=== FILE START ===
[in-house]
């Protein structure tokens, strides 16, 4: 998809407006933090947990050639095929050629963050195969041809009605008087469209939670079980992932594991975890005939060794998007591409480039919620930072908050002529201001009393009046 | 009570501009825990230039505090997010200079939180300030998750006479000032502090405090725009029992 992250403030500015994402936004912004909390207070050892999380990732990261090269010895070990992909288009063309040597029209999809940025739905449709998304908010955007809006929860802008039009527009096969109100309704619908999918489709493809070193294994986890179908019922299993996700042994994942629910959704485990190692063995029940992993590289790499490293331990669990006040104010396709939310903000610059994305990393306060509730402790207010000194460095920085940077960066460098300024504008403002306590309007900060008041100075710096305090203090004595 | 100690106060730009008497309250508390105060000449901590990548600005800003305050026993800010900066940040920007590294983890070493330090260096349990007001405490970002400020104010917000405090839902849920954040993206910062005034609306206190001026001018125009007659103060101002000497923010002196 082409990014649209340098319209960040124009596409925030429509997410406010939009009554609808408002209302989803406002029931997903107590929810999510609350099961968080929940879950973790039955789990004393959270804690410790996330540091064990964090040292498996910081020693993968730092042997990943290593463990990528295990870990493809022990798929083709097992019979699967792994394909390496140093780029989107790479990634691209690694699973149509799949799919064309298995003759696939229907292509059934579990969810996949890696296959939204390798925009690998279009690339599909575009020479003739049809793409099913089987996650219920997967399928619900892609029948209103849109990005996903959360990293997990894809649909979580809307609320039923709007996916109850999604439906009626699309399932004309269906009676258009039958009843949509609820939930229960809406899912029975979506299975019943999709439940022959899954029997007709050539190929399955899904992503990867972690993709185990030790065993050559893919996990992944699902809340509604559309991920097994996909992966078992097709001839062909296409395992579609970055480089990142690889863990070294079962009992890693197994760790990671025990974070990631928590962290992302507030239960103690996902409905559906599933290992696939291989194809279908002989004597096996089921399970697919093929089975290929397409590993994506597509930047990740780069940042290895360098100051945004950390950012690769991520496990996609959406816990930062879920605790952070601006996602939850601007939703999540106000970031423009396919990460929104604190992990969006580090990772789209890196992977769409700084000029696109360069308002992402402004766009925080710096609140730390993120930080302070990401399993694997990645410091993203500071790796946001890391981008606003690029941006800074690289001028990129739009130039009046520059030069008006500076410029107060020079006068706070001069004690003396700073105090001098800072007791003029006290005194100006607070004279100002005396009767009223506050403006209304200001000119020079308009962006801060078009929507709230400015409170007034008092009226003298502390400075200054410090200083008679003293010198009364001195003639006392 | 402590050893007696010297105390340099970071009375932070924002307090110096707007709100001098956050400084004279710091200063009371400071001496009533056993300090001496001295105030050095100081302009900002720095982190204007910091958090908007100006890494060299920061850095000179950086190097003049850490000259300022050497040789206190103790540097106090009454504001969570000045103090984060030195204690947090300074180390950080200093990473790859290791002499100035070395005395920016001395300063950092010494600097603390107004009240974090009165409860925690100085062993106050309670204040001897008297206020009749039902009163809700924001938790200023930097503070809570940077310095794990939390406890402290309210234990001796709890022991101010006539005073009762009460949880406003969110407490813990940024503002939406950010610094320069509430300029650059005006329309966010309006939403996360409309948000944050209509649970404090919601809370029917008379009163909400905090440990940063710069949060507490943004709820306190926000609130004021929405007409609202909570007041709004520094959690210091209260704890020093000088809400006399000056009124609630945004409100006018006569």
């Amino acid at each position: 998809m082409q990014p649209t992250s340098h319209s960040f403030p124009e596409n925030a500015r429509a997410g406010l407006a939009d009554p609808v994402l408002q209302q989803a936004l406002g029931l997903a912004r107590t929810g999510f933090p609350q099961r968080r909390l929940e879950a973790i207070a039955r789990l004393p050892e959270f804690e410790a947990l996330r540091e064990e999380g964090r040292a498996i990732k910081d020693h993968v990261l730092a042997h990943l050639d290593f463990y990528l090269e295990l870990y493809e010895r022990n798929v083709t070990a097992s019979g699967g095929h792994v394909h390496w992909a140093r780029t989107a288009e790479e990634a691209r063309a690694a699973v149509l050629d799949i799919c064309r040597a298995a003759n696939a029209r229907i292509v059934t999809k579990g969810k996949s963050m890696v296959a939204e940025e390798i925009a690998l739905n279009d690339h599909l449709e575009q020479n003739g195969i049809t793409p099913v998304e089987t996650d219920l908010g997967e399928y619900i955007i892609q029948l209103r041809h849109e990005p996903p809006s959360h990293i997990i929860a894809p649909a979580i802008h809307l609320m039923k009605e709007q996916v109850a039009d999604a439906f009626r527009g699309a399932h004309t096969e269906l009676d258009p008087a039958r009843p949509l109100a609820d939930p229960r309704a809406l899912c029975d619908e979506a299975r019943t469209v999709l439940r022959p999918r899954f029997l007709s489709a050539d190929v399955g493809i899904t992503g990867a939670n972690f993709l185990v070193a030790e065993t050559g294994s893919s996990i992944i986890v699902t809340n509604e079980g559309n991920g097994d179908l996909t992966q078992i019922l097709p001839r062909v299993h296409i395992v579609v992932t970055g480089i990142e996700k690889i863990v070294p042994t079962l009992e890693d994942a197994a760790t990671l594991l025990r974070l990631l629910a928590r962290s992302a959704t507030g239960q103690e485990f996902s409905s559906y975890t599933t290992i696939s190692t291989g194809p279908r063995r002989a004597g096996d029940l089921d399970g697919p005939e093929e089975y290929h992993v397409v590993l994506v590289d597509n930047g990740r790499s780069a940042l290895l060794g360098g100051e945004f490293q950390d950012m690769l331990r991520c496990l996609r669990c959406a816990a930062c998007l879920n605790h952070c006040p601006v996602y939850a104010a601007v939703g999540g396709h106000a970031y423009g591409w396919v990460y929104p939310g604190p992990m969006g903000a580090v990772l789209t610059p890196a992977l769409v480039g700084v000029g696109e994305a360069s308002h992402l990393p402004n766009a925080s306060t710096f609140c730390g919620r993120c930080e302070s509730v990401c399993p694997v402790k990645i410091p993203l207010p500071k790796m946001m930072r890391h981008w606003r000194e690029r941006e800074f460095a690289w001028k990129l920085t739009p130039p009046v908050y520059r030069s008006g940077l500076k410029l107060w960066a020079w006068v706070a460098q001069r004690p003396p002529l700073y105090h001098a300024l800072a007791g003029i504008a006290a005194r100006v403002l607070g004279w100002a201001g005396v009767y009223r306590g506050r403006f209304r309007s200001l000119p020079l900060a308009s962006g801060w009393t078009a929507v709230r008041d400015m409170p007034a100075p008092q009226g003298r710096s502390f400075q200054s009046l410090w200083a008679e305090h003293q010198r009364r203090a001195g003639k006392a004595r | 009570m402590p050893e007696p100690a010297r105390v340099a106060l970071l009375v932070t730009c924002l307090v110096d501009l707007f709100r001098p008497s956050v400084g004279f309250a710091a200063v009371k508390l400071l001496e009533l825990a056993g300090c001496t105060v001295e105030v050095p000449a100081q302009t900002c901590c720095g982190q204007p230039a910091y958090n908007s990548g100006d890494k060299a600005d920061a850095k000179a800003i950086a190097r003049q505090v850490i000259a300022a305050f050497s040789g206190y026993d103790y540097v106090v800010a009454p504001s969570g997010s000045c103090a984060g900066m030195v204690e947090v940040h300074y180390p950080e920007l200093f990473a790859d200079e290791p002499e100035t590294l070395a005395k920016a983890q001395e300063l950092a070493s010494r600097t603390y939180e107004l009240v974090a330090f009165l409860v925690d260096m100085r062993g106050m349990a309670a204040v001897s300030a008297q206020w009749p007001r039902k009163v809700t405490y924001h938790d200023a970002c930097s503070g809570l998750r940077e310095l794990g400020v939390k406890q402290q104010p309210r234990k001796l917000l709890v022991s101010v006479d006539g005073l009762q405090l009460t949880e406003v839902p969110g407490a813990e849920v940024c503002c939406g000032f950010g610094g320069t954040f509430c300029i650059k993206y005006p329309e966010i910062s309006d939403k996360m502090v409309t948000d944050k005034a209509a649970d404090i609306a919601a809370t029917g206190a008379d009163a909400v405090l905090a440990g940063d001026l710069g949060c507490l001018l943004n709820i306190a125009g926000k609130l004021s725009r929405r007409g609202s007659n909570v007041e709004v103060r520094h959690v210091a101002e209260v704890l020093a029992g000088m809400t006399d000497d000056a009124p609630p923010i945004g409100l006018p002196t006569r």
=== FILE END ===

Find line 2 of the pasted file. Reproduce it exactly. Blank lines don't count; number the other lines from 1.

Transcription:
């Protein structure tokens, strides 16, 4: 998809407006933090947990050639095929050629963050195969041809009605008087469209939670079980992932594991975890005939060794998007591409480039919620930072908050002529201001009393009046 | 009570501009825990230039505090997010200079939180300030998750006479000032502090405090725009029992 992250403030500015994402936004912004909390207070050892999380990732990261090269010895070990992909288009063309040597029209999809940025739905449709998304908010955007809006929860802008039009527009096969109100309704619908999918489709493809070193294994986890179908019922299993996700042994994942629910959704485990190692063995029940992993590289790499490293331990669990006040104010396709939310903000610059994305990393306060509730402790207010000194460095920085940077960066460098300024504008403002306590309007900060008041100075710096305090203090004595 | 100690106060730009008497309250508390105060000449901590990548600005800003305050026993800010900066940040920007590294983890070493330090260096349990007001405490970002400020104010917000405090839902849920954040993206910062005034609306206190001026001018125009007659103060101002000497923010002196 082409990014649209340098319209960040124009596409925030429509997410406010939009009554609808408002209302989803406002029931997903107590929810999510609350099961968080929940879950973790039955789990004393959270804690410790996330540091064990964090040292498996910081020693993968730092042997990943290593463990990528295990870990493809022990798929083709097992019979699967792994394909390496140093780029989107790479990634691209690694699973149509799949799919064309298995003759696939229907292509059934579990969810996949890696296959939204390798925009690998279009690339599909575009020479003739049809793409099913089987996650219920997967399928619900892609029948209103849109990005996903959360990293997990894809649909979580809307609320039923709007996916109850999604439906009626699309399932004309269906009676258009039958009843949509609820939930229960809406899912029975979506299975019943999709439940022959899954029997007709050539190929399955899904992503990867972690993709185990030790065993050559893919996990992944699902809340509604559309991920097994996909992966078992097709001839062909296409395992579609970055480089990142690889863990070294079962009992890693197994760790990671025990974070990631928590962290992302507030239960103690996902409905559906599933290992696939291989194809279908002989004597096996089921399970697919093929089975290929397409590993994506597509930047990740780069940042290895360098100051945004950390950012690769991520496990996609959406816990930062879920605790952070601006996602939850601007939703999540106000970031423009396919990460929104604190992990969006580090990772789209890196992977769409700084000029696109360069308002992402402004766009925080710096609140730390993120930080302070990401399993694997990645410091993203500071790796946001890391981008606003690029941006800074690289001028990129739009130039009046520059030069008006500076410029107060020079006068706070001069004690003396700073105090001098800072007791003029006290005194100006607070004279100002005396009767009223506050403006209304200001000119020079308009962006801060078009929507709230400015409170007034008092009226003298502390400075200054410090200083008679003293010198009364001195003639006392 | 402590050893007696010297105390340099970071009375932070924002307090110096707007709100001098956050400084004279710091200063009371400071001496009533056993300090001496001295105030050095100081302009900002720095982190204007910091958090908007100006890494060299920061850095000179950086190097003049850490000259300022050497040789206190103790540097106090009454504001969570000045103090984060030195204690947090300074180390950080200093990473790859290791002499100035070395005395920016001395300063950092010494600097603390107004009240974090009165409860925690100085062993106050309670204040001897008297206020009749039902009163809700924001938790200023930097503070809570940077310095794990939390406890402290309210234990001796709890022991101010006539005073009762009460949880406003969110407490813990940024503002939406950010610094320069509430300029650059005006329309966010309006939403996360409309948000944050209509649970404090919601809370029917008379009163909400905090440990940063710069949060507490943004709820306190926000609130004021929405007409609202909570007041709004520094959690210091209260704890020093000088809400006399000056009124609630945004409100006018006569």